Mother Theresa wrote and spoke a lot about the human need to stop to help when confronted with another’s suffering. She counseled humans against succumbing to the illusion of busy-ness and promised there is always time for love and compassion and generosity and godliness. I give myself a D- for following her advice, but I feel surrounded by people who deserve A’s. The lady in the parking lot was one. I could go on for another thousand examples at least.
For the week of my birthday, I served up a giving challenge for my family – myself included. We joined Cammi Walker’s 29 Days of Giving Program. Web-based, this program encourages people to give a gift a day for twenty-nine days. The gift needs to be meaningful but can be as small as a tissue for someone who sneezed or a hug for someone who seems lonely. We invited several friends to join us and recorded our giving through group texts at the end of each day. What surprised me the most was how much we each gave regularly throughout the day; everyone had half a dozen daily gifts to report at least. We seemed not to need an official challenge to do so. What I also noticed, though, was that most of our giving fell within the circles of friends and family. I’m chewing on ways I might lead my family over borders of the familiar.
Two months ago, my family saw a documentary, “On the Way to School,” which followed four sets of kids in four different countries getting to school. Two kids in Africa, for example, who looked about six and eight, walked 26 kilometers through a desert one way every single day. Before they left, the grandfather blessed them and prayed that they would not be attacked by elephants. Once they arrived at the school, the teacher blessed them and had the whole school congratulate them on their safe arrival. In India, two brothers of similar ages pushed their older sibling in a wheelchair more than eight kilometers to school, through rivers, sand, and muddy bogs. They did this trek every day.
What all of us at the table talked about after the movie was not so much the obvious – Look how hard some kids work to get to school! – but the helpfulness of strangers. For example, the wheelchair the kids in India used was actually a regular chair cobbled to old bicycle wheels. These wheels were so rusted that one bent out of shape and the tread fell off. The kids had to stop in a town to beg for mechanical help. I can still see the old man they asked. He was squatting in the dirt in front of his “shop,” which was a six-by-six foot area in an overcrowded bazar. Not only did he take time to fix this chair that no one in our country would consider using for anything other than scrap; he asked others in the marketplace for tools and materials. The elder sibling, who was crippled from cerebral palsy, would never have gotten to school if his siblings weren’t willing to push him there and if a set of villagers weren’t willing to work on a rusted out wheelchair that was probably going to break down again in a day or two. It took family and strangers to get those kids through their journey safely.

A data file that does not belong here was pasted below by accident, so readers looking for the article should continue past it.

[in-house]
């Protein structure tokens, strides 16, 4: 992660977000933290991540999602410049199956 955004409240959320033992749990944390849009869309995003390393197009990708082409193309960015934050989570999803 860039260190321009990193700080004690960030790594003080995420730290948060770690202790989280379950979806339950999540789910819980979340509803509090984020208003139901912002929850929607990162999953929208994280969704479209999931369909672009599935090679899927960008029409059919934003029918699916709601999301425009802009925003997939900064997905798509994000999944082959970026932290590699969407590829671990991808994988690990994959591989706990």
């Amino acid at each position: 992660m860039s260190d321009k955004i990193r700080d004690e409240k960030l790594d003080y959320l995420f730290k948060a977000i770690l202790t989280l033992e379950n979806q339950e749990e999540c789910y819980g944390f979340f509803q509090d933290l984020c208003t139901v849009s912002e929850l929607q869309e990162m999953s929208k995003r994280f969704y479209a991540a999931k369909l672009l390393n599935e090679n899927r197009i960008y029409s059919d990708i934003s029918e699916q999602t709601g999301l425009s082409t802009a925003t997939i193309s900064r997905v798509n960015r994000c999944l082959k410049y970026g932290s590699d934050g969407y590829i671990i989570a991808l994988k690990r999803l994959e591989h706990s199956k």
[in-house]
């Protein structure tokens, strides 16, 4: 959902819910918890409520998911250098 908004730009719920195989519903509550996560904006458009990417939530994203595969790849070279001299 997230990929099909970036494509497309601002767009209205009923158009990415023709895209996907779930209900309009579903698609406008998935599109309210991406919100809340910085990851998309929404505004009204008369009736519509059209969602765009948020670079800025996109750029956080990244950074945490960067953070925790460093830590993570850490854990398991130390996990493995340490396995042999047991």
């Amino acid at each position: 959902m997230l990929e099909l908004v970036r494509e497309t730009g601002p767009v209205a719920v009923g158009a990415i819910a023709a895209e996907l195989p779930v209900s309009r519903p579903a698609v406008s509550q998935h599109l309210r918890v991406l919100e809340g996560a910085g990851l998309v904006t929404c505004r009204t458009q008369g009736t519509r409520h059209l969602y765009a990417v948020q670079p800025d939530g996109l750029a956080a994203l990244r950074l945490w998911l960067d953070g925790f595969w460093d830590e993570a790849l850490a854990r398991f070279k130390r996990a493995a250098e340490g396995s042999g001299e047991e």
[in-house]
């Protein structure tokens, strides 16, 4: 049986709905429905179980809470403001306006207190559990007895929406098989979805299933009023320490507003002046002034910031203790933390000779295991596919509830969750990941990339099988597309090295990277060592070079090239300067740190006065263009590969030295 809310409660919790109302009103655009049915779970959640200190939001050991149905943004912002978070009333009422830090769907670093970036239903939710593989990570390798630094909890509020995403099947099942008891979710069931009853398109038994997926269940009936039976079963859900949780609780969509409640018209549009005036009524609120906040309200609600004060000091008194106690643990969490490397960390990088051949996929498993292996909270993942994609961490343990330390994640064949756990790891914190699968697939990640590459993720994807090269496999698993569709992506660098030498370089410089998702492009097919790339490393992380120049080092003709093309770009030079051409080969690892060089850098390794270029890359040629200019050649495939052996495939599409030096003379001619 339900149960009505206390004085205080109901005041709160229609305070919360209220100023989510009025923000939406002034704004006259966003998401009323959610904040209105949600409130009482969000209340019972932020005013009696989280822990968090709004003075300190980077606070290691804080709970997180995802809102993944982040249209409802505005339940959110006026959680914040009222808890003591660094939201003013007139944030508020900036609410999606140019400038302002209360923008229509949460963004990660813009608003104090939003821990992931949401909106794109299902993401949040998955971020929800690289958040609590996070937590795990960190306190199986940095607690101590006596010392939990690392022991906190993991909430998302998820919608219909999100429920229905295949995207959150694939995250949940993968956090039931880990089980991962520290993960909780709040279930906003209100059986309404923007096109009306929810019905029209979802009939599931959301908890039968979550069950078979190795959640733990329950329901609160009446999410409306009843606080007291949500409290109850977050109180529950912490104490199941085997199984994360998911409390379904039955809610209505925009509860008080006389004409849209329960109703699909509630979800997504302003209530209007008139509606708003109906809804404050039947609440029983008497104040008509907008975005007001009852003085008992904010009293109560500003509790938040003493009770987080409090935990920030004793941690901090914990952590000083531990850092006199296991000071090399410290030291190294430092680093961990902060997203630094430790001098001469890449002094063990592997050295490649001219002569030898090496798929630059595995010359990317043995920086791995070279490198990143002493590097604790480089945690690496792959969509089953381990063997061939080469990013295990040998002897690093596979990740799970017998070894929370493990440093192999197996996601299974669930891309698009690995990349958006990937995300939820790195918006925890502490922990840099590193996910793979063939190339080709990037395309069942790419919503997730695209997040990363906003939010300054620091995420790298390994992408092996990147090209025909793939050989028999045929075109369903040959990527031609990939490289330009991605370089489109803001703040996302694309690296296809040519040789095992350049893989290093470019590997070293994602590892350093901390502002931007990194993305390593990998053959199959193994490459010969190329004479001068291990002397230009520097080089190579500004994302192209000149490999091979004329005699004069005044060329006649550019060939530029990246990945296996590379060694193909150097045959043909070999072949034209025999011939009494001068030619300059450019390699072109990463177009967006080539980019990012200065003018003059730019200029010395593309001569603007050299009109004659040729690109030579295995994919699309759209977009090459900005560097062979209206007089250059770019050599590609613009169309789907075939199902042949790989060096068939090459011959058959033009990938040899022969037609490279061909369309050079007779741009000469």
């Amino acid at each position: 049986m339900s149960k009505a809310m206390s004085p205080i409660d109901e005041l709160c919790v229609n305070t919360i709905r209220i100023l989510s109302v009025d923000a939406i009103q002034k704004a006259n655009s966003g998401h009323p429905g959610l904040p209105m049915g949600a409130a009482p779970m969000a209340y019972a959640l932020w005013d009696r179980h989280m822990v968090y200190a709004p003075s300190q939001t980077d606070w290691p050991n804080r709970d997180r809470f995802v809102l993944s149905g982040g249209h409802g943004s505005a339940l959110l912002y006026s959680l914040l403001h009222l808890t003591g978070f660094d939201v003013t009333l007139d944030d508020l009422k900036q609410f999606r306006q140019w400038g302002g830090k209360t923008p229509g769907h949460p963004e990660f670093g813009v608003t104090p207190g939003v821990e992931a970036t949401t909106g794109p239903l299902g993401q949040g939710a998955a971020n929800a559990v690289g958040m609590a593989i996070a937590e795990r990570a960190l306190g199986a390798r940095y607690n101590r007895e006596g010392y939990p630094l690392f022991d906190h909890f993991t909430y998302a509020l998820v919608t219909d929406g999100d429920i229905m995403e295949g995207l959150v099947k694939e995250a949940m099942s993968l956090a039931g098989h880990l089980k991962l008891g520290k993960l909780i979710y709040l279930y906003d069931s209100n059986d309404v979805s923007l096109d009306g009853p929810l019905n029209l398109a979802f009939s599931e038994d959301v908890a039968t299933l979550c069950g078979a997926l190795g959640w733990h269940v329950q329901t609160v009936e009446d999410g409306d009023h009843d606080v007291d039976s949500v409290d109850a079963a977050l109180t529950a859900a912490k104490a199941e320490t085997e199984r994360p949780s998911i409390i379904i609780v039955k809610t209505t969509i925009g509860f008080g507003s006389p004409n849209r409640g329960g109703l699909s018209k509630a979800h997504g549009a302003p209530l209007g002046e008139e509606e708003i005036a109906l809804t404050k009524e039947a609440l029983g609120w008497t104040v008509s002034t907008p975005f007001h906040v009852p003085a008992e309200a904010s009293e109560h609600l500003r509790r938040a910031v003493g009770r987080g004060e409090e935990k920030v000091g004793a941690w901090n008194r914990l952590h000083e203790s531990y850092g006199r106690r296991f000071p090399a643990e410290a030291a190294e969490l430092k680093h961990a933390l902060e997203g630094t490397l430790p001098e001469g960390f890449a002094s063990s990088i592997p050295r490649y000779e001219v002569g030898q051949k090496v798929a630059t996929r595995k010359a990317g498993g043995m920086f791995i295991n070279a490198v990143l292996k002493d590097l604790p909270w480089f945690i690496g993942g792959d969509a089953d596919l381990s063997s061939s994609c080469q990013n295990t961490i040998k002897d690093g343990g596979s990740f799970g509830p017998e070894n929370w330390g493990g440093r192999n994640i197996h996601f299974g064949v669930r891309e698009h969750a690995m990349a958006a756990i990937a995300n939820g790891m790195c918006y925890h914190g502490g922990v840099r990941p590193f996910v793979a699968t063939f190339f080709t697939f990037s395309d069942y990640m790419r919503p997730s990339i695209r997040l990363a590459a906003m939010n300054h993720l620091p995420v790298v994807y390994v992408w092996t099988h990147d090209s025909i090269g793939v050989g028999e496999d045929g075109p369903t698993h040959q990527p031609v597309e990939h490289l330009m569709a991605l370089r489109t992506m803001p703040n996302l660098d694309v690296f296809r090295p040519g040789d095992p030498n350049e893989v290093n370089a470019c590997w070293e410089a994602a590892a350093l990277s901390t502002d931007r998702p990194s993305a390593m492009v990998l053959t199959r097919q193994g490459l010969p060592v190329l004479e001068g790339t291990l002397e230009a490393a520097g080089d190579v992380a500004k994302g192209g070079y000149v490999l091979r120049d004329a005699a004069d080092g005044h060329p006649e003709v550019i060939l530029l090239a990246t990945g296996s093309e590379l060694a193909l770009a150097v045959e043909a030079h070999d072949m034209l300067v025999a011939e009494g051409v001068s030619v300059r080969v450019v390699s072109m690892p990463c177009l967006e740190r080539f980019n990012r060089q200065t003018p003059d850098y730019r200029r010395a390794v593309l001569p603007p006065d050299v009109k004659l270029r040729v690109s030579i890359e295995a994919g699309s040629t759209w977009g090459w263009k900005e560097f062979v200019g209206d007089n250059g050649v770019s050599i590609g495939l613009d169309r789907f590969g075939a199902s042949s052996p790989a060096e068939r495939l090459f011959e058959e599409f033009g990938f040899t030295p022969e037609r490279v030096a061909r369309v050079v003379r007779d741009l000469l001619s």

During our country’s political debates, I hear so many words championing self-reliance and bad-mouthing handouts. “Don’t give to anyone, especially strangers!” seems to be the current advice. Everyone likes to quote the line about not giving a fish and teaching the skills of fishing instead. Yet a fundamental truth of our humanity is that sometimes we all need a fish–and it would be best grilled, and served on a plate. Ideally, the giver of the fish would have time to sit down, share the meal, and enjoy some human connection.
I left Calcutta at age twenty-one. I felt I could help others more effectively if I lived where I could speak the native language and where I had family and friends. I also missed a sense of home. Now, a quarter of a century later, on land I own with family I adore, I am trying to live beyond the warnings of stranger danger and the noises of I-have-so-much-to-do inside my head. I am trying to remember Mother Teresa and the stories I grew up reading: it is okay, it is even good, to give, to help, and to reach into the unknown.